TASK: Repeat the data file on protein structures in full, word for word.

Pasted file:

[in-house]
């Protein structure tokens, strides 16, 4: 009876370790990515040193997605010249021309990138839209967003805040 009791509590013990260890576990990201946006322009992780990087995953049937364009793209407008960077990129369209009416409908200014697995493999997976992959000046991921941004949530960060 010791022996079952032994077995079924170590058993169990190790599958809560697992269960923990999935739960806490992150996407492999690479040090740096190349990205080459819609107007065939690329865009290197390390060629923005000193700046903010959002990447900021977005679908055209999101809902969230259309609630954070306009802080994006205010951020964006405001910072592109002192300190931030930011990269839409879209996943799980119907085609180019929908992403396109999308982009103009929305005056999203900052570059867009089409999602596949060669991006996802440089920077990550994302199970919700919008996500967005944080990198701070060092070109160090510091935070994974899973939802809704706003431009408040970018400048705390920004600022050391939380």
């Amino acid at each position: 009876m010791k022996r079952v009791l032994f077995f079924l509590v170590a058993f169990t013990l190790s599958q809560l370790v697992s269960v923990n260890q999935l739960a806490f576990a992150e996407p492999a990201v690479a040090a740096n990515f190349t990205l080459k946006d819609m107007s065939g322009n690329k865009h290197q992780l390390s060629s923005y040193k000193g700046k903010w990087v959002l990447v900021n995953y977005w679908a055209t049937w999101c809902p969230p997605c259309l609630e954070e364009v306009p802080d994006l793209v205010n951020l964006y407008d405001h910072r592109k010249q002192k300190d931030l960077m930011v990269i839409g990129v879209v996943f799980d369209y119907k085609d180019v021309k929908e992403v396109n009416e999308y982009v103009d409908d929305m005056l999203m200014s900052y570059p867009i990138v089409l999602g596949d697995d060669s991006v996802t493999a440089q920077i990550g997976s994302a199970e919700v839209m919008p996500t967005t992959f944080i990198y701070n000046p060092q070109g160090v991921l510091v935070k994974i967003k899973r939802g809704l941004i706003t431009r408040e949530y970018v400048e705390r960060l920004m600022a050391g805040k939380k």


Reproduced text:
[in-house]
């Protein structure tokens, strides 16, 4: 009876370790990515040193997605010249021309990138839209967003805040 009791509590013990260890576990990201946006322009992780990087995953049937364009793209407008960077990129369209009416409908200014697995493999997976992959000046991921941004949530960060 010791022996079952032994077995079924170590058993169990190790599958809560697992269960923990999935739960806490992150996407492999690479040090740096190349990205080459819609107007065939690329865009290197390390060629923005000193700046903010959002990447900021977005679908055209999101809902969230259309609630954070306009802080994006205010951020964006405001910072592109002192300190931030930011990269839409879209996943799980119907085609180019929908992403396109999308982009103009929305005056999203900052570059867009089409999602596949060669991006996802440089920077990550994302199970919700919008996500967005944080990198701070060092070109160090510091935070994974899973939802809704706003431009408040970018400048705390920004600022050391939380």
């Amino acid at each position: 009876m010791k022996r079952v009791l032994f077995f079924l509590v170590a058993f169990t013990l190790s599958q809560l370790v697992s269960v923990n260890q999935l739960a806490f576990a992150e996407p492999a990201v690479a040090a740096n990515f190349t990205l080459k946006d819609m107007s065939g322009n690329k865009h290197q992780l390390s060629s923005y040193k000193g700046k903010w990087v959002l990447v900021n995953y977005w679908a055209t049937w999101c809902p969230p997605c259309l609630e954070e364009v306009p802080d994006l793209v205010n951020l964006y407008d405001h910072r592109k010249q002192k300190d931030l960077m930011v990269i839409g990129v879209v996943f799980d369209y119907k085609d180019v021309k929908e992403v396109n009416e999308y982009v103009d409908d929305m005056l999203m200014s900052y570059p867009i990138v089409l999602g596949d697995d060669s991006v996802t493999a440089q920077i990550g997976s994302a199970e919700v839209m919008p996500t967005t992959f944080i990198y701070n000046p060092q070109g160090v991921l510091v935070k994974i967003k899973r939802g809704l941004i706003t431009r408040e949530y970018v400048e705390r960060l920004m600022a050391g805040k939380k």